In a few days, Maine law enforcement will take a small but important step toward preventing repeat drunken driving – a step so small and so important some people will be surprised to hear that it wasn’t the law already.

Under current law, first and second convictions for drunken driving are a misdemeanor crime. But a third incident in a 10-year period – or a first or second offense that results in a serious injury or death – is a felony; the offender is subject to incarceration and lifelong consequences like the loss of some professional licenses and the right to own a firearm.

After the first felony conviction, every subsequent drunken-driving conviction is considered a felony, but until now, there has been a catch: The convictions had to have taken place within a 10-year period. After that, the law resets and a driver can be caught drunk behind the wheel and start the process all over again,

Since alcohol addiction is a lifelong disease subject to multiple relapses separated by long periods, the 10-year reset never made any sense. The state is right to keep this clock ticking, but it could do more.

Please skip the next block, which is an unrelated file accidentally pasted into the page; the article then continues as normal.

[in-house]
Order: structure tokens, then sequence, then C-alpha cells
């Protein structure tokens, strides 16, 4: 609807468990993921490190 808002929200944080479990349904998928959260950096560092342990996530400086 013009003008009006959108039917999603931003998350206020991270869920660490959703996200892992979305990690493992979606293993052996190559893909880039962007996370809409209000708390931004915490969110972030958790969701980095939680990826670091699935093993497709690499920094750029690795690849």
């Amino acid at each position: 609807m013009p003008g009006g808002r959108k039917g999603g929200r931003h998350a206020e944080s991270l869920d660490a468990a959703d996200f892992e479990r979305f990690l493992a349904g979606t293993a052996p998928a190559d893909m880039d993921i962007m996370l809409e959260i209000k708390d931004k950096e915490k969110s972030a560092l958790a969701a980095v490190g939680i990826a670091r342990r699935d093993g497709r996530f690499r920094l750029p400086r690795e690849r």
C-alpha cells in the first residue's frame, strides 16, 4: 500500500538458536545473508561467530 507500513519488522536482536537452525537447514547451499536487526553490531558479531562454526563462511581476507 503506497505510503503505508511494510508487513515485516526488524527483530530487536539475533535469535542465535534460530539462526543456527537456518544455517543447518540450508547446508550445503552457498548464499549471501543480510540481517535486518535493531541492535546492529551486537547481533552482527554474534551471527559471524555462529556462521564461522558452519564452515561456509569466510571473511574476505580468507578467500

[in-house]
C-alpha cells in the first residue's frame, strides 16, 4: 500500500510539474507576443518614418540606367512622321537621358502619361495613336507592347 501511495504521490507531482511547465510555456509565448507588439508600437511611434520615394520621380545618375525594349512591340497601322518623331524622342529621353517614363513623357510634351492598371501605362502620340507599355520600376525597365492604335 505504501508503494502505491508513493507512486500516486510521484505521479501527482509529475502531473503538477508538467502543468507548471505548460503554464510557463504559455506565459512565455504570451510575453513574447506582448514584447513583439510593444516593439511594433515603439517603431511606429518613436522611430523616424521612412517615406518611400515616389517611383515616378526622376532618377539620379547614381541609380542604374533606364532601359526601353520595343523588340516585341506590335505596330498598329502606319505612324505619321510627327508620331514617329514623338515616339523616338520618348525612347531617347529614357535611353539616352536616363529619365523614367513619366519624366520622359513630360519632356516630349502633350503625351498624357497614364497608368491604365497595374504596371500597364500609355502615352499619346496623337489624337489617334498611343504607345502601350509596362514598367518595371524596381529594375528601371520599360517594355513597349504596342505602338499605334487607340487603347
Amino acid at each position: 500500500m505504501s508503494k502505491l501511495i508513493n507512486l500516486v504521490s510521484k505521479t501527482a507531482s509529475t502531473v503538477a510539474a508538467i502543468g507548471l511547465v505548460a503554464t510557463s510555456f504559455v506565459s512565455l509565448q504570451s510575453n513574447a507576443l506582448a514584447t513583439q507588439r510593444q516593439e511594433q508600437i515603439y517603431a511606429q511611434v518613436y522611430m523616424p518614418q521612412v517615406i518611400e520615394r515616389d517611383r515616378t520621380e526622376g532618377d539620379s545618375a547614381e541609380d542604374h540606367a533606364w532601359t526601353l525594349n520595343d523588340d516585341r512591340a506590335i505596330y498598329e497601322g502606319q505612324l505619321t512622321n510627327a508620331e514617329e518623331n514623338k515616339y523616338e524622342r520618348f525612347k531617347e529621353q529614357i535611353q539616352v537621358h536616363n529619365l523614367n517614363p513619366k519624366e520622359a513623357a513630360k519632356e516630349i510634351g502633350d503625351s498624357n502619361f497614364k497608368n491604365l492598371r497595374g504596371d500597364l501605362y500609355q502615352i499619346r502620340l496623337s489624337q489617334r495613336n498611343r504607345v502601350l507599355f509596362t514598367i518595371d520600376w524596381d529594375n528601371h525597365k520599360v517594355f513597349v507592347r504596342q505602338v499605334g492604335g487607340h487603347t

A stronger version of the bill that would have counted all misdemeanor drunken-driving convictions, no matter how old, when deciding whether an offense should be considered a felony did not have enough support to pass the Legislature. Gov. LePage said the version that reached his desk was not strong enough and vetoed it.

Legislators recognized that a small step in the right direction is better than no step at all and overrode the veto, but the governor is right. This bill did not go far enough, and the next Legislature should try again.

There has been significant progress on reducing the number of drunken-driving fatalities since Maine and other states started taking the problem seriously. In 1983, there were 135 fatalities involving drunken drivers, accounting for 60 percent of the state’s traffic deaths. In 2011, there were 39 alcohol-involved highway deaths, less than a third of all highway fatalities in the state.

But those numbers could be even lower. While there has been success in stopping casual drinking and driving, hard-core alcoholics are less likely than others to respond to public information campaigns. Identifying the chronic abusers early in their careers and imposing tough penalties make it more difficult for them to get behind the wheel.

Once identified, drunken drivers need treatment. Investing in more residential and outpatient programs will save lives. We know this is true – the only question is whether we are willing to pay the cost.

The Legislature did the right thing by passing this incremental reform, but there still is a lot of work left to do.